It’s probably no surprise that the human mind has a tendency to wander. Scientific research has discovered that this trait is almost ubiquitous among humans, and most of us experience it regularly..
While the neural basis for mind wandering remained something of a mystery until recently, research has begun to uncover what triggers it. Research psychologist Peter Killeen found that the neurons in our brain can function with their own energy for only about 12 seconds before needing to refuel.
If they can’t source more lactate or glucose – their favourite fuels – the neurons begin functioning at a reduced level. Other areas of the brain start calling for attention, and we experience a deficit in our attention. In other words, our mind starts to wander.
Constant mind wandering is a source of frustration for many people. In their study “A Wandering Mind is an Unhappy Mind,” researchers found that that experiencing a regular lack of concentration has a negative impact on overall mood and state of mind. In short, people were less happy when their minds wandered.
Luckily, research into ways of combating this phenomenon is also plentiful. And while we may never be able to eliminate our mind’s propensity for wandering, there are lots of simple techniques that can help improve concentration and focus.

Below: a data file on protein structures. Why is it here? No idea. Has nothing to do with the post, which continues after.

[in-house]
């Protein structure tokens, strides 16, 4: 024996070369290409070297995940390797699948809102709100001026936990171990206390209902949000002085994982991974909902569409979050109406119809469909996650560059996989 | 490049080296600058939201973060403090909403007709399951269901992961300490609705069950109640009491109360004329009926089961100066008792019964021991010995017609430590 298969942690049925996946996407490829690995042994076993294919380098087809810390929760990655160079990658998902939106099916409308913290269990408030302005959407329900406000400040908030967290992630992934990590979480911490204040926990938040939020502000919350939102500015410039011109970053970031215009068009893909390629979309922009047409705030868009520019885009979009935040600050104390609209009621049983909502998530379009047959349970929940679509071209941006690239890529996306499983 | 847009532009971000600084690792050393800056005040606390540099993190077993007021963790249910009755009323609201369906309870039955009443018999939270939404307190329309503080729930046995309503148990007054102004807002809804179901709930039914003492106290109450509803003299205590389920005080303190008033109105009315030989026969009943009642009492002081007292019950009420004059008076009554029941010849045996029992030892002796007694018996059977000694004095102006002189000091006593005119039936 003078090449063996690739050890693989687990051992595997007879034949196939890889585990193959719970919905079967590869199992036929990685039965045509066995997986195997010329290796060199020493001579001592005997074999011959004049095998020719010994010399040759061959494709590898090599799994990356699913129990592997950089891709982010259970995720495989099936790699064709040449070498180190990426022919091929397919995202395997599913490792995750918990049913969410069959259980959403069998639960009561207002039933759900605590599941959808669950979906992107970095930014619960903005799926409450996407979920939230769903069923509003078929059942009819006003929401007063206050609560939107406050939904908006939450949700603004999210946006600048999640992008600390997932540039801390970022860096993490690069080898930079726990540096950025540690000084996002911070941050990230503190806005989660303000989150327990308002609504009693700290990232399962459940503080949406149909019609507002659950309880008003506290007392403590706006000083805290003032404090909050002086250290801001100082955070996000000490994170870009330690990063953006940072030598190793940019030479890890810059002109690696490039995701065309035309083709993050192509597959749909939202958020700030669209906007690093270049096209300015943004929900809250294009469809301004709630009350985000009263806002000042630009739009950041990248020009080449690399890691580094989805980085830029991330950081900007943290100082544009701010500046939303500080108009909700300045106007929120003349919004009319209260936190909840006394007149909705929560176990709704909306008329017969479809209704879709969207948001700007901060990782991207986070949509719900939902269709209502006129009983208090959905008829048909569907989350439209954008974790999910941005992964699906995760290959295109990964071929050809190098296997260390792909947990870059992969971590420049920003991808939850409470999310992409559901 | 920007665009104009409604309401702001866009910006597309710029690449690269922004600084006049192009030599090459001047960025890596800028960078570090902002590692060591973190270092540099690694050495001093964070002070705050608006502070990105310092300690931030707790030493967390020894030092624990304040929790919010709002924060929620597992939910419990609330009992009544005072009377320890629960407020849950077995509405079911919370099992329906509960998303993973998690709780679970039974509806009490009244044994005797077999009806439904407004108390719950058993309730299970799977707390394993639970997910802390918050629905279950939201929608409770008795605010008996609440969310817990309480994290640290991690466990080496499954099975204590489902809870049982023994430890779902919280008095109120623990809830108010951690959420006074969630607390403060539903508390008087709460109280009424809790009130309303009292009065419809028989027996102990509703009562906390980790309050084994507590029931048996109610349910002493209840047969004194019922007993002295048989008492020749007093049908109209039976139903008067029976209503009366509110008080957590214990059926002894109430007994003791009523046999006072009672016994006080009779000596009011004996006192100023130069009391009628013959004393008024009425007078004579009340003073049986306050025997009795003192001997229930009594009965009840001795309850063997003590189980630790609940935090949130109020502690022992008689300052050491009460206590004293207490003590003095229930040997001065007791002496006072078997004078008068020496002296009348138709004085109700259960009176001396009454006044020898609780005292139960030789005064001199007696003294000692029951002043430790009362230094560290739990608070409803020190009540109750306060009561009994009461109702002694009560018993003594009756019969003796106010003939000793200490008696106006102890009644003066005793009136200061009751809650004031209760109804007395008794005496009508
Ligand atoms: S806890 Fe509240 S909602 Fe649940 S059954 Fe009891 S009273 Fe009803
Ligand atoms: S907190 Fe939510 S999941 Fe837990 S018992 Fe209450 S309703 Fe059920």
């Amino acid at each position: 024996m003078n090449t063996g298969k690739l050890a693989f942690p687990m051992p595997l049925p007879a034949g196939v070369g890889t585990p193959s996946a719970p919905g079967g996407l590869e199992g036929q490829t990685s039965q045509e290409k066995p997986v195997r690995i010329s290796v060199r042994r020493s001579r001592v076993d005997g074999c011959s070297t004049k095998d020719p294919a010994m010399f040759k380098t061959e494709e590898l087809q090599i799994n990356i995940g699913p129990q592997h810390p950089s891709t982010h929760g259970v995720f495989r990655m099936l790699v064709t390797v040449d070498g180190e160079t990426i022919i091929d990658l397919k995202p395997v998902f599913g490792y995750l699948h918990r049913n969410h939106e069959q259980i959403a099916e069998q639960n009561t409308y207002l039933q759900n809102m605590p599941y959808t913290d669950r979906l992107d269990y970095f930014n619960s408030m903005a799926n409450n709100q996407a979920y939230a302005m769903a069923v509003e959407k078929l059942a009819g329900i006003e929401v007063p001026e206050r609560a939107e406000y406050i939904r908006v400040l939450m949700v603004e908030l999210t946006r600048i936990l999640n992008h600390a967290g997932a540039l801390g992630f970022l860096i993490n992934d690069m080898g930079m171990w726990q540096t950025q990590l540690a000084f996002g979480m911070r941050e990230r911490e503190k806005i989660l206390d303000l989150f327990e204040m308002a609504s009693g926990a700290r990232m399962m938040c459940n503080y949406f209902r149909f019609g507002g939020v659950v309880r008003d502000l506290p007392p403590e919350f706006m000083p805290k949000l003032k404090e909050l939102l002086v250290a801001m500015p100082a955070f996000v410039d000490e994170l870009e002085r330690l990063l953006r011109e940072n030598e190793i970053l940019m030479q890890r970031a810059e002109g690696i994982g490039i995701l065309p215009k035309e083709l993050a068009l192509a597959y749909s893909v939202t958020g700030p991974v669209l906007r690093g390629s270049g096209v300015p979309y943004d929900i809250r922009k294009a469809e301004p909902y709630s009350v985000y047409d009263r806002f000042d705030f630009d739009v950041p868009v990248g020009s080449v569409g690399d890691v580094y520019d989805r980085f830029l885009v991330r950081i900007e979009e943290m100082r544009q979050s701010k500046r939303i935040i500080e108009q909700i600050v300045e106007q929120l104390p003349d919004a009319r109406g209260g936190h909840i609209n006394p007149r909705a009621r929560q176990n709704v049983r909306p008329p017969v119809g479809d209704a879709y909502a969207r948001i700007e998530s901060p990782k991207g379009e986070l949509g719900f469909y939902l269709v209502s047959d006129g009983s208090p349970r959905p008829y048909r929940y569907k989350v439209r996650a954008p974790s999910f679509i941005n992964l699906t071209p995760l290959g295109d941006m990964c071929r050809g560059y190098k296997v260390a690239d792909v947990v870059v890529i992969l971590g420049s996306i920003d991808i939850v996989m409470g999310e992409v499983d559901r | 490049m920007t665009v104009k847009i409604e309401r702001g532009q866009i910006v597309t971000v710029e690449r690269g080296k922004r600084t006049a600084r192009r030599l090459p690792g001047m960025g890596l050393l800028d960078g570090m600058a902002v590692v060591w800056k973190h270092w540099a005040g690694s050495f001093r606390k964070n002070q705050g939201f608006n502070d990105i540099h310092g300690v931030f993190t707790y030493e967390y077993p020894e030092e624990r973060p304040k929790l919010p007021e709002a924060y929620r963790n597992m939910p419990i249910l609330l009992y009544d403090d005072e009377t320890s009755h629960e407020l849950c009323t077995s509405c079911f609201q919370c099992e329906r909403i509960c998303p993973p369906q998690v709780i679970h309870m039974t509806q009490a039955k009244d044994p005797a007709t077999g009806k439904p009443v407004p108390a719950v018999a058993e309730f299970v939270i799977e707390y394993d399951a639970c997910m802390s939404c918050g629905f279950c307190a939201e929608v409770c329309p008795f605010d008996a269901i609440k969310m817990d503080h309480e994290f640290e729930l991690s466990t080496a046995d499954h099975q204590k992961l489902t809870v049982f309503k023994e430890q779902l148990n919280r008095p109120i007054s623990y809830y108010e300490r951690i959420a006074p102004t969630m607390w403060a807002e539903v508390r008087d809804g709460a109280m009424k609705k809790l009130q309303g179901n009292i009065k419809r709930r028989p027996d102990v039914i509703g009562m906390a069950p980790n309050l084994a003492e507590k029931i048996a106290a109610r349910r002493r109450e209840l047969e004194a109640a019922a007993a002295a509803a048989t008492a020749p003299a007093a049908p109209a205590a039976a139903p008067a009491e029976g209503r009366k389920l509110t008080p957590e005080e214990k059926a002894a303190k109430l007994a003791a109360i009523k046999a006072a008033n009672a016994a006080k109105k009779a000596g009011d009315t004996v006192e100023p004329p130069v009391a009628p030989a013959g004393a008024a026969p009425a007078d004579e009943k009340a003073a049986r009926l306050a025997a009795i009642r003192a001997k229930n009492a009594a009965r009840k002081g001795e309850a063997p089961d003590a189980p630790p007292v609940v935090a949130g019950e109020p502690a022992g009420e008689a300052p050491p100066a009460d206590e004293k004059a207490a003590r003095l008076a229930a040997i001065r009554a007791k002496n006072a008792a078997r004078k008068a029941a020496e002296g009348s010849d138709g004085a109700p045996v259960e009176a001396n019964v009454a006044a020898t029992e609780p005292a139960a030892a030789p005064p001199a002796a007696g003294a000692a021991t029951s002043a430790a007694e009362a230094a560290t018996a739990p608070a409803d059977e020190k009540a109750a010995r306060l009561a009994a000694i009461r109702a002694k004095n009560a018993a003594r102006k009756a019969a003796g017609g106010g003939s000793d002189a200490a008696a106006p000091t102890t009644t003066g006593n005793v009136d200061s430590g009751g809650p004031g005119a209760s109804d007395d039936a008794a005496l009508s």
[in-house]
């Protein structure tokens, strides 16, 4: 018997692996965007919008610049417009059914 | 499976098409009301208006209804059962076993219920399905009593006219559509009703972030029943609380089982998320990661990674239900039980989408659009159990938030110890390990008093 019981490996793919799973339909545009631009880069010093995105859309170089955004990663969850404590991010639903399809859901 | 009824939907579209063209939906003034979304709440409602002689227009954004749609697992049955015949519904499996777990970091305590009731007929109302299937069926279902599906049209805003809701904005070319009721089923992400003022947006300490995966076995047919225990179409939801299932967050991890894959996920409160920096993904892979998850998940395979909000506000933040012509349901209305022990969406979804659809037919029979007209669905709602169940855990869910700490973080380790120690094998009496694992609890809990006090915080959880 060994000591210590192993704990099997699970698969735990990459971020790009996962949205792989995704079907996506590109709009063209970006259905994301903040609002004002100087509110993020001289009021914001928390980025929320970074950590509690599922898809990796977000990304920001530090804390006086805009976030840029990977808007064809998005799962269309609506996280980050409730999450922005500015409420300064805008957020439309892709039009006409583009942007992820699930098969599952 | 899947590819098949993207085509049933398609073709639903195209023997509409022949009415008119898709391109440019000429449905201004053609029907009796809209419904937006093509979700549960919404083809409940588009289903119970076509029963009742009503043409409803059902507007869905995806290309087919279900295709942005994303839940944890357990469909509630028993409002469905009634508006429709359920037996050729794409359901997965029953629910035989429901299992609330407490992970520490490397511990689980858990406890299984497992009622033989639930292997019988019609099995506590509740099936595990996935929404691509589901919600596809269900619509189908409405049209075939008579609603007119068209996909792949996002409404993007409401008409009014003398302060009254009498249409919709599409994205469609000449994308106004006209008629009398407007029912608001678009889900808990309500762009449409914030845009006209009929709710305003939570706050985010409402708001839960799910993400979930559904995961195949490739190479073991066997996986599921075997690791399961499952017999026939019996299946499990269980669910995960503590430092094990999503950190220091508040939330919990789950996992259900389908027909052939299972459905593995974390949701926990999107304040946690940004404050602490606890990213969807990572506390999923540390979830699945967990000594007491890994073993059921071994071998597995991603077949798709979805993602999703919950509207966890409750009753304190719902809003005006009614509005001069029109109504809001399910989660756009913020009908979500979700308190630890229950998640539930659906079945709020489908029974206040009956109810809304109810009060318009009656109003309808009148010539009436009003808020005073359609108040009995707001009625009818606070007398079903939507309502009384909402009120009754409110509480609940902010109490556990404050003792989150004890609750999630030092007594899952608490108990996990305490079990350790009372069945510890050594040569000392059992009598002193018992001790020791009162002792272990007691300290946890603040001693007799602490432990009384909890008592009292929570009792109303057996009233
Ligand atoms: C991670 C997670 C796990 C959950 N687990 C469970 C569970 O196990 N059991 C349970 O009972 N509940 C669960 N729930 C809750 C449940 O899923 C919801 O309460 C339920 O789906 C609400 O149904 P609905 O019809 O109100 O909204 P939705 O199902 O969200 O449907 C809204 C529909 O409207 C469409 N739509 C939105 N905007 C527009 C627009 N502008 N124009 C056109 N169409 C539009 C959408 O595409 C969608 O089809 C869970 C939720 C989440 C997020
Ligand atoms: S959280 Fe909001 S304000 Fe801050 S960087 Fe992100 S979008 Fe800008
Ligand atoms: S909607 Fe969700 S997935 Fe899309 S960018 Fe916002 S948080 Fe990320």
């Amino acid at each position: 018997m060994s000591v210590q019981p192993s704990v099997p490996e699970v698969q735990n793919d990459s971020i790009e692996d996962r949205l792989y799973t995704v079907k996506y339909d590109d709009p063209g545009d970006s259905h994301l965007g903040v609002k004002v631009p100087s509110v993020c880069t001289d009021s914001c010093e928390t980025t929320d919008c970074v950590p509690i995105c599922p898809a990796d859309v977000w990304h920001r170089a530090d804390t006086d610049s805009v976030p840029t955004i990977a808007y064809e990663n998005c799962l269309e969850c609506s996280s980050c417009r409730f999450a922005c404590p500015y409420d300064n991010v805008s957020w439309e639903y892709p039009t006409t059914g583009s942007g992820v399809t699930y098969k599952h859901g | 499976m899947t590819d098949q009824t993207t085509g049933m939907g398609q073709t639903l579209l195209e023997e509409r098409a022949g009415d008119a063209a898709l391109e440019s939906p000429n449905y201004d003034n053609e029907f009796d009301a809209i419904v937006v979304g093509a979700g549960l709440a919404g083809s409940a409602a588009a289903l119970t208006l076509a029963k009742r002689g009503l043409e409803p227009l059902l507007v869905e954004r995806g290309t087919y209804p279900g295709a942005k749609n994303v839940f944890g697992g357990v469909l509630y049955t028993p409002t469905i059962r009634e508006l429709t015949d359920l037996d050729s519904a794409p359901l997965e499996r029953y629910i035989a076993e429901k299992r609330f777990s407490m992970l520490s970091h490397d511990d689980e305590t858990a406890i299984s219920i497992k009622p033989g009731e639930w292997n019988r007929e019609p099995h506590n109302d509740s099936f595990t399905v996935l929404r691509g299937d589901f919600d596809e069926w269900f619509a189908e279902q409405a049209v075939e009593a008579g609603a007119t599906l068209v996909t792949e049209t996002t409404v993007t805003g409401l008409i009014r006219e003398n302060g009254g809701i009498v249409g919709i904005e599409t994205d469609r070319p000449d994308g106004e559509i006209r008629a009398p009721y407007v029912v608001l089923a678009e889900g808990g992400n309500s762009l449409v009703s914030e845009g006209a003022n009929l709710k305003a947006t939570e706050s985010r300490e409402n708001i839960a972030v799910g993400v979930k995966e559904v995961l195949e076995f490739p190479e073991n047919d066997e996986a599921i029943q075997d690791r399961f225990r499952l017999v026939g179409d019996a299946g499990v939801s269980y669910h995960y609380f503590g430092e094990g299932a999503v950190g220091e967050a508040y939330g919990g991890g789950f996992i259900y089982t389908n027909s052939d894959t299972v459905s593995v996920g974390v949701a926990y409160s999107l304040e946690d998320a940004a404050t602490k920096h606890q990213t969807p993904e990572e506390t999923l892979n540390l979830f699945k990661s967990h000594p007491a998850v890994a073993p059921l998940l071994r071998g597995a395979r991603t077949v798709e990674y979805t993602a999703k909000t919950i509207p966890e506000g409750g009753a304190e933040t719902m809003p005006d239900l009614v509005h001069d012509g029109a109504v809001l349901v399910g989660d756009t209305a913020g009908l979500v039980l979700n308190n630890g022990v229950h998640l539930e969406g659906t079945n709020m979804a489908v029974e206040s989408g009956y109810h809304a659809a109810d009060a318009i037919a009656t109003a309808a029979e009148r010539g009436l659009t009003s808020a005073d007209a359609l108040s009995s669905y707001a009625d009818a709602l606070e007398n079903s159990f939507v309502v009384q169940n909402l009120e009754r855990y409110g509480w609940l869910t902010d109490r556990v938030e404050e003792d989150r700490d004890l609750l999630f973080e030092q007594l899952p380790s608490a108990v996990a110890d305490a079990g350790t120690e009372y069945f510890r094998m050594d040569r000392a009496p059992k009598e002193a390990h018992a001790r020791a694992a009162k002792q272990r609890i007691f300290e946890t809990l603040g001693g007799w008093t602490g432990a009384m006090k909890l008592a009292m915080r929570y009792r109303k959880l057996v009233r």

It may seem counterintuitive, but consuming a bit of caffeine or adding a deliberate distraction (like instrumental music) has actually been found to reduce distractibility. Research also shows that meditation and breathwork improve focus.
Try a breath-counting meditation to cleanse distracting thoughts and boost concentration power, or practice a Naam Yoga hand trick by applying pressure to the space between your second and third knuckles (index and middle fingers) for an instant sense of calm.
If all else fails, grab a stick of your favourite spearmint gum. Not only does chewing gum increase alertness and improve attention span, but researchers also found that the menthol in spearmint helps relieve stress that can cause mind wandering.
Next time you’re feeling a little distracted, try out some of these techniques and see if you can bring your mind back on task.